Incorporating traditional palm frond as decorative belts, the collection consists of clay stools and tables that function as dining furniture, and can be stacked to look like a totem pole.

Design Labs

Similar to art residencies, the Design Labs programme facilitates an exchange of crafts, design, and knowledge between international or regional designers, and Bidwa artisans and trainees under the creative direction of Irthi. Several objects are produced for each collection but due to a lack of space, I have picked up only one creation each time.

Is it a snake or A dragon? Simply the new Swatch HQ by Shigeru Ban


For his second collaboration with the Swiss brand, Shigeru Ban delivers an organic 240-metre long office structure by the Suze canal in Biel.


To the Japanese architect, no need to search for an animal metaphor when it comes to the shape of the building. More modestly, he admitted to have followed two elements: the parcel boundaries (the Swatch Group site has been built on both sides of the historic watch campus) and the watch strap. “Although the mechanism is always the same inside, the exterior can change” explained the Shigeru Ban to Neuer Zürcher Zeitung in an interview (dated October 15th, 2019). Note that so far 9,154 models have been produced.

The Swatch Group site has been built on both sides of the historic watch campus: first a new Omega factory on the city side, then Cité du Temps in the North and now the headquarters over 240 metre.

If you like numbers and statistics, here is an impressive.

-        At 46,778 sqm, the HQ project is Shigeru Ban’s largest and most exuberant hybrid mass timber project to date, on of the largest hybrid mass timber in the world.

-        The supporting structure of the HQ used almost 2,000 cubic metres of native wood.

-        Its grid shell roof structure consists of 7,700 unique timber pieces, designed by a specialised computer programme to promote efficiency and minimize errors. All wood pieces were fabricated with a precision of 0.1 mm (0.003 in), allowing each piece to fit perfectly on-site. In contrast, the Omega Factory is a strict, precise, and rigid rectilinear building. Its clean-room construction is unprecedented for a timber building. It was produced in cooperation with Blumer-Lehmann.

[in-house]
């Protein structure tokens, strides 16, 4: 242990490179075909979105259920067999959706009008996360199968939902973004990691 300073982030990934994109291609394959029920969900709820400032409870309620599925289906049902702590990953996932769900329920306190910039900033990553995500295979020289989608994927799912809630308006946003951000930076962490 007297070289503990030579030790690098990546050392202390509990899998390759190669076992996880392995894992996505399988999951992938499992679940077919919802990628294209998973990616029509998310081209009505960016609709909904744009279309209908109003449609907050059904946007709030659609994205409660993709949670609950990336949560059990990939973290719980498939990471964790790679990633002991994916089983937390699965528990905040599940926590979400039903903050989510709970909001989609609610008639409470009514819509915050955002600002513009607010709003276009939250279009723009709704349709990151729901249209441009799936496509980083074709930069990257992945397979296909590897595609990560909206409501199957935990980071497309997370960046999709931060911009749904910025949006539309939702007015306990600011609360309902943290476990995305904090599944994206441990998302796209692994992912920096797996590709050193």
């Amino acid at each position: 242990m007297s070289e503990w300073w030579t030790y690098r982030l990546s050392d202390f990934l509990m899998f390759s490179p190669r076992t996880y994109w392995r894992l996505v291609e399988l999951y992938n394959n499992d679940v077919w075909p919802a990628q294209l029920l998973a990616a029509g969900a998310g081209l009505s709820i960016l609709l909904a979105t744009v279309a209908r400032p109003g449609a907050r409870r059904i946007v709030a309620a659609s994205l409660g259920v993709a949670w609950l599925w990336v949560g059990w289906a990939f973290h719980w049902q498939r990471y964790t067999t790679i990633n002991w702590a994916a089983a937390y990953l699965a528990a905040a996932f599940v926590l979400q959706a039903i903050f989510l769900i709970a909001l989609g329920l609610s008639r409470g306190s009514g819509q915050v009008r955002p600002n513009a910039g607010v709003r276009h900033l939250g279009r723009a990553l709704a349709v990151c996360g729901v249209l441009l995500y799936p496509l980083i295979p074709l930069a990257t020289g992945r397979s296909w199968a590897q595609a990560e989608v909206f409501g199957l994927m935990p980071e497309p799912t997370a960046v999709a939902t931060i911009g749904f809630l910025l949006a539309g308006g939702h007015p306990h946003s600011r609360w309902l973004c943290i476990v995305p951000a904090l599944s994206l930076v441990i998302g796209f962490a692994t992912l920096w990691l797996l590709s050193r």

-        400 team members are working in an open landscape under the roof structure

-        the USM furniture has been reused from the previous office, reducing waste.


Shigeru Ban has composed a wooden honeycomb pattern filled with different elements: windows, photovoltaic elements and ETFE air cushions (a Teflon derivative known from football stadiums). The semi-transparent pillows were because they are so light and reduce the load on the 4,600 beams made of glued laminated timber. No light penetrates through the PV units, so they are increasingly used above the warehouse in the rearmost part.


Inside, there is a wild mix of colourful plastics, cardboard tubes, glass cabins and tubular steel classics. "Yes, it's my most playful project so far," explains Shigeru Ban, "it's the expression of Swatch's character: playful and colourful."

Solar car prototypes from previous years stand in the lobby.